We, the people…” Senator. “...provide the general welfare…’ Senator.
These may be terribly uncomfortable or even inconvenient portions of our founding documents for some, perhaps even yourself. But in my family, you represent a veteran, disabled terminally ill-diagnosed member, sole bread-winner, and family Patriarch. If TennCare did not help me, I would literally die. If my severely-priced medications were not paid for, to control a condition which I did not cause, and would never voluntarily foist upon my good neighbors in Tennessee, I will die. I am 55 years old, Senator. I am the son of a Senator, a life-long participant in democracy at every level.
The sad fact is, Sir, that according to my family budget, I was supposed to be dead in 2007. I know. Go figure. But, for reasons I do not yet understand, the best information of my 24 (unpaid) Doctors was incorrect. I still cannot walk, or work, or leave my home unassisted. I cannot create income, for fear of losing the pittance my more than 30 years of work now provide me in an $1,100.00 per month Social Security Disability, while the Social Security Administration STILL, after winning an Appeal, no less, will not pay my back pay. That would do a lot for my family budget, Senator. But it would do nothing for the more than 12 million Americans who live in…cars.
So, Senator, please use some reality in your determinations. We need JOBS! We need, deserve, and expect the respect of a government who is, at every possible turn, determined to expunge us from the debate, the discussion, and even if possible the reality of freedom. There is so very much I want to do, Senator. I cannot. But, what I can do, I must do. I can write.
Don’t you DARE try to compare the needs of my nation to the needs of my family.  It’s completely disingenuous, and beneath you. Come eat at my table. Sit where I sit, and tell me that America needs to cut more from my budget, while those who single-handedly reap more than 80% of this nations wealth pay nothing into the coffers of the country that made their wealth possible. Convince me that their existence is more important to the nation than mine is to my family. What truly unmitigated gaul, Sir.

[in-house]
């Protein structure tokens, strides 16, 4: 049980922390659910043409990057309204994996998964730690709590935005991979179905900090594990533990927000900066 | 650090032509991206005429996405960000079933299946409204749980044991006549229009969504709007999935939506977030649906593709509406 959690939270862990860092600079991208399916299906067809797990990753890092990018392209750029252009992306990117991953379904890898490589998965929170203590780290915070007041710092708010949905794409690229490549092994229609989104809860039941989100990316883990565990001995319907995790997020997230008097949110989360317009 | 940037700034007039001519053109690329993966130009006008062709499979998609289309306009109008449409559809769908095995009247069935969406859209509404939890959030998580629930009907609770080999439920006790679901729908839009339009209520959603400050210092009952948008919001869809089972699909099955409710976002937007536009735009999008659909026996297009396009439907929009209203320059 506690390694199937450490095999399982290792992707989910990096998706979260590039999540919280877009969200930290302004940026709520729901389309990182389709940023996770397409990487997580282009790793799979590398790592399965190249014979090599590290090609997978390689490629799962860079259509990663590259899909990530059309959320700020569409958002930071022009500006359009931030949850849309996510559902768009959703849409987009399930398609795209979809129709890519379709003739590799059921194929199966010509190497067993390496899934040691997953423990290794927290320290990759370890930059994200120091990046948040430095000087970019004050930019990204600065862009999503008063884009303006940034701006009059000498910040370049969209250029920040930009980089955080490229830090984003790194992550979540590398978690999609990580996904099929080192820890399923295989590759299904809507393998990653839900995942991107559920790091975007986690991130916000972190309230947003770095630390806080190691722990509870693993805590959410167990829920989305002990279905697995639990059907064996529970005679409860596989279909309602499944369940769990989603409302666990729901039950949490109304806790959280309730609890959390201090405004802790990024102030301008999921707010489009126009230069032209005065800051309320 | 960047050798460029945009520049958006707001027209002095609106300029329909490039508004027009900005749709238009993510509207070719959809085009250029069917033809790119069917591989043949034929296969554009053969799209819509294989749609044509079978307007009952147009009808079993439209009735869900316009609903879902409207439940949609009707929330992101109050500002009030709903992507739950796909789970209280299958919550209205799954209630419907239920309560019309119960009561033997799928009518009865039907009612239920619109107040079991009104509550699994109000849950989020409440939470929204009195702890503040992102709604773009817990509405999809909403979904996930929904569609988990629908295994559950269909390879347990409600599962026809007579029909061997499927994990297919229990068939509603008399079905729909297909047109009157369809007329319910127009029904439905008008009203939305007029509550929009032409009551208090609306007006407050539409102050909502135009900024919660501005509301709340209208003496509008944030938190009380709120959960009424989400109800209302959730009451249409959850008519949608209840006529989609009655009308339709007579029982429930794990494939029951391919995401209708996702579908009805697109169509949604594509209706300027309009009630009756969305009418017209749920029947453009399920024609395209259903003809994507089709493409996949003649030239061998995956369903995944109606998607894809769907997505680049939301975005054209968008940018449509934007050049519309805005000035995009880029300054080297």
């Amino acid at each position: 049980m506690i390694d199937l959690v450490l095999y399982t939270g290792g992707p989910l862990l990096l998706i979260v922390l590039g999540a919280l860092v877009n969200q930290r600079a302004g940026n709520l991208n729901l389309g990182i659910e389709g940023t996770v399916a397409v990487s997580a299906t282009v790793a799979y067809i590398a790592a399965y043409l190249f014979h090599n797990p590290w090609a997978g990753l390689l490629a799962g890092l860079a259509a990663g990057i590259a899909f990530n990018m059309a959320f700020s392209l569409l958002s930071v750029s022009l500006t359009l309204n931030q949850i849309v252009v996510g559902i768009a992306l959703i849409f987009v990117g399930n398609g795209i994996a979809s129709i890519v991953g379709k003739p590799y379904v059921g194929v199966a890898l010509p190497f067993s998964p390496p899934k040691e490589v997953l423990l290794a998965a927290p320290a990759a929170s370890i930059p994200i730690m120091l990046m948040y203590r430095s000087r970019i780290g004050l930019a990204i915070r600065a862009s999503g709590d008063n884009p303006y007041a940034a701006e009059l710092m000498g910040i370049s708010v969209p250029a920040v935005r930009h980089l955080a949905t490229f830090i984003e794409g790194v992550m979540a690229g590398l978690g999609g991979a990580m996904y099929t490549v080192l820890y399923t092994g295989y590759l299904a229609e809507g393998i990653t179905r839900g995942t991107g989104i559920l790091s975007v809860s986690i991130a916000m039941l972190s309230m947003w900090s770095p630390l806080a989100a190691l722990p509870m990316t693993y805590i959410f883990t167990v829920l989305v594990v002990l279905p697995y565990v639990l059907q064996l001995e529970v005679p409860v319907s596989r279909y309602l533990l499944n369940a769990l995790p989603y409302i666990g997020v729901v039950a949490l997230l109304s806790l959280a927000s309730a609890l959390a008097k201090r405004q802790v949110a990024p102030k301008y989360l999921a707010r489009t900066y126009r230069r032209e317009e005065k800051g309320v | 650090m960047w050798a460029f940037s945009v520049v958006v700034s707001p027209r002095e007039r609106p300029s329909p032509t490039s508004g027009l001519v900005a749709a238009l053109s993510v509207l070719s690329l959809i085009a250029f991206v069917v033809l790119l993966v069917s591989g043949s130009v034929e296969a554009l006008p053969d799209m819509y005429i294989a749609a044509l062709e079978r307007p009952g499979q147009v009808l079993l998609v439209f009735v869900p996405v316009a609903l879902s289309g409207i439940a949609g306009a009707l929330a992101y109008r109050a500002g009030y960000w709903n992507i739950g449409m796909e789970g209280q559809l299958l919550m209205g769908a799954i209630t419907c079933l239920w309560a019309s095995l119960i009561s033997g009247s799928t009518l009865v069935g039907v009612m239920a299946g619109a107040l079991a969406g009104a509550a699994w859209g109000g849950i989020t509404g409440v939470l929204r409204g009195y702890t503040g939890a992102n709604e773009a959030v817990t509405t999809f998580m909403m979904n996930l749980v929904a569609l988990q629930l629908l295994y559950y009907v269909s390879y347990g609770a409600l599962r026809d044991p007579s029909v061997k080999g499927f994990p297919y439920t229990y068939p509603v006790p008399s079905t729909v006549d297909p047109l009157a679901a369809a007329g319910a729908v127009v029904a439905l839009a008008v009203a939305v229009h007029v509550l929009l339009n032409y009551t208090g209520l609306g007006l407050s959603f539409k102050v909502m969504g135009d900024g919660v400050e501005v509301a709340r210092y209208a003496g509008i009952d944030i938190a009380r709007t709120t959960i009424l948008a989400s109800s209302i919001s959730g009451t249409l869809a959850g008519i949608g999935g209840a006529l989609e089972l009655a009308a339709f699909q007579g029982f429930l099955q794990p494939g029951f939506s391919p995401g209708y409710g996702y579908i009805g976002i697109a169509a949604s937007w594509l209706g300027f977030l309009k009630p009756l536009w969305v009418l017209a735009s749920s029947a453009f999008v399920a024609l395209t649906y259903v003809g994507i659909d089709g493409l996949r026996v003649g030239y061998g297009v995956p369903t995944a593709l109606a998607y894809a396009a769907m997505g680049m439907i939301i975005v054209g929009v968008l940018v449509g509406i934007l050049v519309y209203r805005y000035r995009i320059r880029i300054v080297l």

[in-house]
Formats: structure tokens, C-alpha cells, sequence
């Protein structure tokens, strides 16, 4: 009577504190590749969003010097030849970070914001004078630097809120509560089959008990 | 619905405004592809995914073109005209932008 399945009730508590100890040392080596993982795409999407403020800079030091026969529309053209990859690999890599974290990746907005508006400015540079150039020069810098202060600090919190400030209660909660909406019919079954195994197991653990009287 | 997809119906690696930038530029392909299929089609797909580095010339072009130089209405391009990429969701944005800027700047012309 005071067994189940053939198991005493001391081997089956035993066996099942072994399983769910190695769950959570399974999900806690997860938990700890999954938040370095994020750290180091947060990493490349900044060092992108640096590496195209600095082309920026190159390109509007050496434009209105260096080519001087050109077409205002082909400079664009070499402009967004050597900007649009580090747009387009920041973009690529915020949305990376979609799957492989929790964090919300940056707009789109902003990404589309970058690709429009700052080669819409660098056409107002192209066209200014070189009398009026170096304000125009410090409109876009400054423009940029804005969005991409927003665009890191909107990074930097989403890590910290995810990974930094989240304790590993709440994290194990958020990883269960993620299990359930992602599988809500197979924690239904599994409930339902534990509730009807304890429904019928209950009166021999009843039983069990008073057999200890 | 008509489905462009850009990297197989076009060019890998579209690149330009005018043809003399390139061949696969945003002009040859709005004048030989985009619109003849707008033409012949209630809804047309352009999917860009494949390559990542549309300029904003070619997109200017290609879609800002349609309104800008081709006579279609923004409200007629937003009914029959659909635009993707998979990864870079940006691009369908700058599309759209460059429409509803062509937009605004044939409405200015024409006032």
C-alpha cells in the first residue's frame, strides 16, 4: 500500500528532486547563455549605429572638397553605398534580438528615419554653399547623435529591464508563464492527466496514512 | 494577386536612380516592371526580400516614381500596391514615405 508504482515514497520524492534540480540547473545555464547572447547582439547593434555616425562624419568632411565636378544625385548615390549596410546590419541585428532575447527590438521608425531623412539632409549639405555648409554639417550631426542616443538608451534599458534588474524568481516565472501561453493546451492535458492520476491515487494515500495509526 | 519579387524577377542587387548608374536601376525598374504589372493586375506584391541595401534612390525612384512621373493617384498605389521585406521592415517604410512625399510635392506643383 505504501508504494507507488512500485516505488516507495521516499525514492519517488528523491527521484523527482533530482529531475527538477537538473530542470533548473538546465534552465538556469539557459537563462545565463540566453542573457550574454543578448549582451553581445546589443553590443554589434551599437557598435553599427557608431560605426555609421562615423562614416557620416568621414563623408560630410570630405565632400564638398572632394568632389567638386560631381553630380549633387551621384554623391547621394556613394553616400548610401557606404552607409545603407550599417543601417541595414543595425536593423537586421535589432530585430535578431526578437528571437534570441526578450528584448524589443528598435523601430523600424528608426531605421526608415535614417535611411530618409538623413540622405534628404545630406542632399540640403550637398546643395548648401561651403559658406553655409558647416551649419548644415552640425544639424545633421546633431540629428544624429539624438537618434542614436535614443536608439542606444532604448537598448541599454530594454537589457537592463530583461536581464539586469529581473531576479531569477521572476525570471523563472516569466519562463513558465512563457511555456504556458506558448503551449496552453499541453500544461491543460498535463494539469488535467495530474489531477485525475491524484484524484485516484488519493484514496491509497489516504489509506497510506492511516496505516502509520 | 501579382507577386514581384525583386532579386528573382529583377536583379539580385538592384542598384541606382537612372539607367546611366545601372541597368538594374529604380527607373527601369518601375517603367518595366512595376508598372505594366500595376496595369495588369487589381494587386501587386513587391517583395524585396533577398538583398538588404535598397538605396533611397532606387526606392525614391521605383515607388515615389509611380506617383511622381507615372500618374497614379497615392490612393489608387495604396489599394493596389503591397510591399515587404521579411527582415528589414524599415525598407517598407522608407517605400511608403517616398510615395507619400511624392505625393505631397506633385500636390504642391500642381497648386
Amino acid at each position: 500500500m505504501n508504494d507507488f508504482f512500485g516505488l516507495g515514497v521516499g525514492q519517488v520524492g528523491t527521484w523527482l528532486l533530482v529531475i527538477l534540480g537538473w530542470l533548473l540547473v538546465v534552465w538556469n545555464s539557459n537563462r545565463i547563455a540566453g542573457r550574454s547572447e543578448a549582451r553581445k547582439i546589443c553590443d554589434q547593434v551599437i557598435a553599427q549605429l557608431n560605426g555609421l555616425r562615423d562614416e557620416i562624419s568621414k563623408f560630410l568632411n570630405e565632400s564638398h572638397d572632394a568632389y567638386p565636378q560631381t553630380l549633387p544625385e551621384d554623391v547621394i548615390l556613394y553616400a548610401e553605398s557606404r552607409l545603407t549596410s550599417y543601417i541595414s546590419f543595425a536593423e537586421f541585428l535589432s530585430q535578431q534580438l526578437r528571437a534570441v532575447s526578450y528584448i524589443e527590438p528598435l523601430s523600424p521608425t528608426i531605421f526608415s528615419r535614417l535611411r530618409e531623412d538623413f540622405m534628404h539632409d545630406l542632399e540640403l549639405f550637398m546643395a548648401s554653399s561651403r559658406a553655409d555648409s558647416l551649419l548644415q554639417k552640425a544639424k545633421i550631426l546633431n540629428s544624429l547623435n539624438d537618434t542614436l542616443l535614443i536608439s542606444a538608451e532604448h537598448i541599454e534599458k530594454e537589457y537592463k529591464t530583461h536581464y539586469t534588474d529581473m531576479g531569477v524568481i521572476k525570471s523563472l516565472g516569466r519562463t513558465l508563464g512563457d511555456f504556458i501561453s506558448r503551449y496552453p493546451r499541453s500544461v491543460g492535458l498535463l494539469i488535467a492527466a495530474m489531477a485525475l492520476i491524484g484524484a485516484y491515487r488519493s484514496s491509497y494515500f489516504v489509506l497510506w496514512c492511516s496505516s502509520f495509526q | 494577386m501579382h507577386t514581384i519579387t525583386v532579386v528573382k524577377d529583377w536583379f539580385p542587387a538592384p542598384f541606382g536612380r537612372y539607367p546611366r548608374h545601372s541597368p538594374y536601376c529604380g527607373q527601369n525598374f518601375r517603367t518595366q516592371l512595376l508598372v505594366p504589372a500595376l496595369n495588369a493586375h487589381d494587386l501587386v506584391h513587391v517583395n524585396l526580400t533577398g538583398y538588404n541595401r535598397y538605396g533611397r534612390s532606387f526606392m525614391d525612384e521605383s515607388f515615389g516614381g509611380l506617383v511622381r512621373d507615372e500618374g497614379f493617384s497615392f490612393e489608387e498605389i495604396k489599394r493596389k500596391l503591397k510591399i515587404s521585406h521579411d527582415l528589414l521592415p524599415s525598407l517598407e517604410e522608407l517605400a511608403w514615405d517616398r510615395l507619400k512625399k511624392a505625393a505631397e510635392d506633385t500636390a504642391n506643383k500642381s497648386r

Tell the Social Security Administration to pay what it’s own Appeals Board said it must, Senator. And, please. Do it before you attempt to remove them from the fabric that IS America.
You state your beliefs. Mine differ. I hope we can communicate with a bit more revealed honesty, and have a dialogue about what really matters to the people YOU have been elected to represent, Senator. Consider this a note from your boss. I am not pleased.
The greatest victim in these days could well be our nation itself. But, for me, the greatest loss of her people is the ability to discuss with one another the important themes of our current existence. We just don’t talk to one another any more. We must (and, I think, are doing so) change this reality. We can disagree without being disagreeable, I believe. Democracy rules through the words of her people. Hear mine, I implore you.
M. B. “Bud” Fields, Jr. DMA
2007 Morris Avenue
Columbia, Tennessee 38401